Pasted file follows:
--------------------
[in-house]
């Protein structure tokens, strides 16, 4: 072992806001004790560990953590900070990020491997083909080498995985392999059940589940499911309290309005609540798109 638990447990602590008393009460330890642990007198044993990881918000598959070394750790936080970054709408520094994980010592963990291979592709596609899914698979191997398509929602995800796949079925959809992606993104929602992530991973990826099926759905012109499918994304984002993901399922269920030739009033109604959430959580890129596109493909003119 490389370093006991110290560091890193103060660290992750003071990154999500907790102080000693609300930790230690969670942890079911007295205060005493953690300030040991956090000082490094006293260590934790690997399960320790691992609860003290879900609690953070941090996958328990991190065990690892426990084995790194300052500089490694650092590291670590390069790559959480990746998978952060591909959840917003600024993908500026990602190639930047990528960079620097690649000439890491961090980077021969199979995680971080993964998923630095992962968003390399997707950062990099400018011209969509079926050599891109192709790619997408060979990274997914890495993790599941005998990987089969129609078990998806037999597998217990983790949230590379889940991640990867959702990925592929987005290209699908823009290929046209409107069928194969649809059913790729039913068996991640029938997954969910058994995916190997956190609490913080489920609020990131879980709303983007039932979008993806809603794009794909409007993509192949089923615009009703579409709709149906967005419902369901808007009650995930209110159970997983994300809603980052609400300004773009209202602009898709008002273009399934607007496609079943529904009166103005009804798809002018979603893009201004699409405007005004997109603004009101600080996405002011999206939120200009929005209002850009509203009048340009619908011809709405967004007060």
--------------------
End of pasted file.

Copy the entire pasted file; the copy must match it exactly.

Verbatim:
[in-house]
């Protein structure tokens, strides 16, 4: 072992806001004790560990953590900070990020491997083909080498995985392999059940589940499911309290309005609540798109 638990447990602590008393009460330890642990007198044993990881918000598959070394750790936080970054709408520094994980010592963990291979592709596609899914698979191997398509929602995800796949079925959809992606993104929602992530991973990826099926759905012109499918994304984002993901399922269920030739009033109604959430959580890129596109493909003119 490389370093006991110290560091890193103060660290992750003071990154999500907790102080000693609300930790230690969670942890079911007295205060005493953690300030040991956090000082490094006293260590934790690997399960320790691992609860003290879900609690953070941090996958328990991190065990690892426990084995790194300052500089490694650092590291670590390069790559959480990746998978952060591909959840917003600024993908500026990602190639930047990528960079620097690649000439890491961090980077021969199979995680971080993964998923630095992962968003390399997707950062990099400018011209969509079926050599891109192709790619997408060979990274997914890495993790599941005998990987089969129609078990998806037999597998217990983790949230590379889940991640990867959702990925592929987005290209699908823009290929046209409107069928194969649809059913790729039913068996991640029938997954969910058994995916190997956190609490913080489920609020990131879980709303983007039932979008993806809603794009794909409007993509192949089923615009009703579409709709149906967005419902369901808007009650995930209110159970997983994300809603980052609400300004773009209202602009898709008002273009399934607007496609079943529904009166103005009804798809002018979603893009201004699409405007005004997109603004009101600080996405002011999206939120200009929005209002850009509203009048340009619908011809709405967004007060």